A new (20 April 2023) report from the Nuffield Trust “Living (and dying) as an older person in prison” sets out to understand the biggest health care challenges for our ageing prisoner population. The report analyses admitted patient care data and outpatient data from 2019/20 to examine how people in prison aged 50 or older use hospital services. The research also involved consultation with a range of stakeholders.
As most readers will be well aware, the number of older people in prison has grown disproportionately over recent years, those aged over 50 increasing by 67% between 2010 and 2022 and is predicted to reach 14,800 people by July 2025.
Prisoners also tend to be in poorer health than the general population, and this is particularly the case for older prisoners, who are considered to be ‘older’ from the age of 50 in recognition of their additional health care needs. Tough conditions in prison – regime constraints, poor living conditions and the threat of violence – disproportionately affect older prisoners, but these are not new problems. The researchers are perhaps overly polite when they describe the extent to which the needs of older people in poor health can be met effectively in a prison setting as “questionable”.
One of the headline findings from the data analysis is that more than 40% of men in prison aged 50 or more who were admitted to hospital in an emergency showed signs of frailty, risking poorer health outcomes. This is concerning among people much younger than we would normally consider as frail.
Prisoners who were frail were found to be more likely to suffer from mobility problems, anxiety and depression, incontinence and dementia. Of men classified as having high-risk frailty, 29% had at least one hospital admission where dementia was recorded as a diagnosis. There are clearly practical challenges managing frailty in a prison setting.
For prison staff, the reality of an ageing prisoner population is that they have to manage death, dying and ill-health associated with old age as a part of their job role, something for which they receive little or no training.
There are people in prison receiving palliative care. Between 2016 and 2020, 190 older men with a palliative care diagnosis were admitted to hospital (including 50 in the most recent year of data, 2019/20). This was for a variety of reasons but in 40% of cases they had a primary diagnosis of cancer when admitted to hospital.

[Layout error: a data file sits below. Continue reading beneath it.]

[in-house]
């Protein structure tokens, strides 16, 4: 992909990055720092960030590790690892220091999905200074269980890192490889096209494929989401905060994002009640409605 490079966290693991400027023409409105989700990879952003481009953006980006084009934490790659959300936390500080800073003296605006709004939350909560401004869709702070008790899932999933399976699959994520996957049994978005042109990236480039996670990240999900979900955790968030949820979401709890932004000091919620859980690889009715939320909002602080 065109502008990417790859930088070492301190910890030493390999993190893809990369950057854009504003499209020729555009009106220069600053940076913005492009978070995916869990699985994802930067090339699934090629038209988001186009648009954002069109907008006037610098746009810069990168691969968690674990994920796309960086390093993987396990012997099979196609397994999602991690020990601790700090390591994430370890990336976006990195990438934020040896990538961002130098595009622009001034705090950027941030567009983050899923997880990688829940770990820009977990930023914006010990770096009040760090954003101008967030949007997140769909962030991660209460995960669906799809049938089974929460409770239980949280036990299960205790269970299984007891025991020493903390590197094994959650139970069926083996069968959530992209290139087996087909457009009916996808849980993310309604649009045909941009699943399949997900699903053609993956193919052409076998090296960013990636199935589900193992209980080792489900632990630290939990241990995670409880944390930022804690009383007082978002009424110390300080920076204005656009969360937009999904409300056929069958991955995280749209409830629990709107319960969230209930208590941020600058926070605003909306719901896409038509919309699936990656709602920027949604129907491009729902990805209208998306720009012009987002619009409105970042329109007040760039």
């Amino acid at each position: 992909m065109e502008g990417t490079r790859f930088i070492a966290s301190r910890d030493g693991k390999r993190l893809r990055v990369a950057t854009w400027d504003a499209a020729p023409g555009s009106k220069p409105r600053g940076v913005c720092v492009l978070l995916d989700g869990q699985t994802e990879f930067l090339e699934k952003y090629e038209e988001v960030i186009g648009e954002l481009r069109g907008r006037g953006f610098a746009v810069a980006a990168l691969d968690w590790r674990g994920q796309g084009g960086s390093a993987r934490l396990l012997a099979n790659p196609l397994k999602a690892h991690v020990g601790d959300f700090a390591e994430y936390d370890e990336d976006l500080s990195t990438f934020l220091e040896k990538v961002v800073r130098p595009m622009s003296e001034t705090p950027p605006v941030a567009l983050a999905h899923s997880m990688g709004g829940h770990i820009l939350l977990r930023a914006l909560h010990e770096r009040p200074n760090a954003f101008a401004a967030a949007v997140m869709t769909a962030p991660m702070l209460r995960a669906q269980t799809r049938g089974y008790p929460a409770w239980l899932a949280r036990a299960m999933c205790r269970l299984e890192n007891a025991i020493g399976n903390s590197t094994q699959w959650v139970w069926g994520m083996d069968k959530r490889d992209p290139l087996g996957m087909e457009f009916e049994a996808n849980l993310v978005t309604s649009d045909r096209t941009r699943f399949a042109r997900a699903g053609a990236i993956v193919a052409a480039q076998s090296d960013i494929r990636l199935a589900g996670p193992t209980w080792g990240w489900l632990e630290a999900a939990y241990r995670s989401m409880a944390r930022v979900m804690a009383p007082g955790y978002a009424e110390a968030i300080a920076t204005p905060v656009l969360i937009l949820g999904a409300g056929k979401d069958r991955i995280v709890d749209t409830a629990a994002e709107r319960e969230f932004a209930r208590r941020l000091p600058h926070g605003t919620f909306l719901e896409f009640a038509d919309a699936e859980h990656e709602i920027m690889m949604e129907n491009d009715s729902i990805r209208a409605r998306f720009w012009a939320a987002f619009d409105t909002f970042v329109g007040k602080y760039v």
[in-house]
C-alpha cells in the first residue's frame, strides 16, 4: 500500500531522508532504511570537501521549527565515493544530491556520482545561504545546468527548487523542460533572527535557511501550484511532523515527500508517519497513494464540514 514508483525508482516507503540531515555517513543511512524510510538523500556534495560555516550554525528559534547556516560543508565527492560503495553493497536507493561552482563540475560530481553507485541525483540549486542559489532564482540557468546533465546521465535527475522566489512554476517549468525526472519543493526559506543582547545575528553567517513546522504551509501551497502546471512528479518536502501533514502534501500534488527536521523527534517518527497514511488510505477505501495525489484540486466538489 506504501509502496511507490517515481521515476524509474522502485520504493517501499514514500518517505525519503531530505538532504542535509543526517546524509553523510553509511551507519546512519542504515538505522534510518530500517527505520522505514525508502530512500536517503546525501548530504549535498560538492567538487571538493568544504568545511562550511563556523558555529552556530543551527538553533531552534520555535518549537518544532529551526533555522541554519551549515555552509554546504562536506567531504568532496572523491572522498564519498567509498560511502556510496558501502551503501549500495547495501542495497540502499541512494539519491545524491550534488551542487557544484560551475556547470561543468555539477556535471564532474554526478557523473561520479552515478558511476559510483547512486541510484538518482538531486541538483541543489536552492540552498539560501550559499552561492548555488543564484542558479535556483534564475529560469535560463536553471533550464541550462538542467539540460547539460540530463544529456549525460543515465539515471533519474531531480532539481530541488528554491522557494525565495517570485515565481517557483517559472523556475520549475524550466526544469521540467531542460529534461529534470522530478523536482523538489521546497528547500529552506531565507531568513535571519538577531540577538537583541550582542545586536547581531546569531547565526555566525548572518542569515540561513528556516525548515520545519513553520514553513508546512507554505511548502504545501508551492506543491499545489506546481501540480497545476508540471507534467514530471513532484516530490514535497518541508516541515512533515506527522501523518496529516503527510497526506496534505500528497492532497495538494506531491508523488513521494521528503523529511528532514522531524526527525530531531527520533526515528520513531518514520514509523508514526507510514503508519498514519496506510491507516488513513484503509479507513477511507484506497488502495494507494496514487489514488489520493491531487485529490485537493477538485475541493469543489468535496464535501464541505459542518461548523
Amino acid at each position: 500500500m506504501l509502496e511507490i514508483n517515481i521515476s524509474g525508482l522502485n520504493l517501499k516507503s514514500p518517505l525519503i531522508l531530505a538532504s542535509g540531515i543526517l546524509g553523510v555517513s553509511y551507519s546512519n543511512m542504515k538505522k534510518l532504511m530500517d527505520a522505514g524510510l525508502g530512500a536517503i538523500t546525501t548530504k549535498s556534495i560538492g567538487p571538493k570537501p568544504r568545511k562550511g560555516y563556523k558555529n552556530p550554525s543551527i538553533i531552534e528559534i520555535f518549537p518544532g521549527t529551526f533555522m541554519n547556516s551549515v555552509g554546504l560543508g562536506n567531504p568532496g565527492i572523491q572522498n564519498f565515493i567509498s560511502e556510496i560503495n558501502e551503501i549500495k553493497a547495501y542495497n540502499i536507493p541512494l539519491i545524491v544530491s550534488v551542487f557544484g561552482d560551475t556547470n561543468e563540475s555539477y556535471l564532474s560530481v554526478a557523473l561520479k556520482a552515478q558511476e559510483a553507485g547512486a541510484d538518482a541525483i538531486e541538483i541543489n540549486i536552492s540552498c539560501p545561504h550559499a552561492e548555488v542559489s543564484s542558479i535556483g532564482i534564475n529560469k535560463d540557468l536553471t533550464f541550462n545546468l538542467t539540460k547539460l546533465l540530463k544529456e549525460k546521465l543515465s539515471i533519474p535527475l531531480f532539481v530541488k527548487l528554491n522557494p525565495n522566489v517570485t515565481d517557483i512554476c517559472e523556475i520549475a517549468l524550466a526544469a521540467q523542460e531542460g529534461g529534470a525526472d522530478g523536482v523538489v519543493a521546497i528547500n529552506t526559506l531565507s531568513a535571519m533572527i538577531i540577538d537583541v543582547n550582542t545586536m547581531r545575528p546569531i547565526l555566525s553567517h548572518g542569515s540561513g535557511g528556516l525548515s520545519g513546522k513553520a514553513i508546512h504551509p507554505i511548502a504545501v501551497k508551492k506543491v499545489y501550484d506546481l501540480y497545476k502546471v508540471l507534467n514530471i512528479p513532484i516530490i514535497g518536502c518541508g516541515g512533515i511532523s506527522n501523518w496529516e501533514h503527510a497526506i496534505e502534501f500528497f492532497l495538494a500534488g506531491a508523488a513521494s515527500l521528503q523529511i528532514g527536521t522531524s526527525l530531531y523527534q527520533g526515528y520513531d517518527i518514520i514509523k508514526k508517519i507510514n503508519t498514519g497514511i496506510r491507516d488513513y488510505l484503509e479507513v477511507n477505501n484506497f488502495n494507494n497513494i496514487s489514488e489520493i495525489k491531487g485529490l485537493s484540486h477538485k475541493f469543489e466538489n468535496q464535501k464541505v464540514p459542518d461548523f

High blood pressure
The researchers found that a lower proportion than expected of older male prisoners admitted to hospital were found to have high blood pressure. This suggests that high blood pressure among people in prison is not being identified or treated, putting them at high risk of stroke and heart disease.
Older women in prison
Older women in prison have different health care needs from those of older men in prison. More than 20% of admissions to hospital by older women in prison had a diagnosis of depression recorded, while for their male counterparts this was under 8%.
Conclusions and recommendations
The research concludes that prisons are not currently set up to support the significant and varied health care needs of older people in the prisoner population. The upcoming (and much overdue) Older Offenders strategy provides an opportunity to highlight the needs of older
prisoners and ensure that the prison system is equipped and supported to address them.
But success requires a coordinated response. Action is required from across the system to equip prisons and prison staff with the resources they need, particularly in light of the increasing number of older people in prison. The researchers highlight three key recommendations:
- ensuring prisons have access to the resources and equipment necessary to support older people in prison living with frailty
- supporting prison staff to develop the skills and confidence to manage older people in prison
- sharing best-practice examples of health care support for older people in prison.
Thanks to Andy Aitchison for kind permission to use the images in this post. You can see Andy’s work here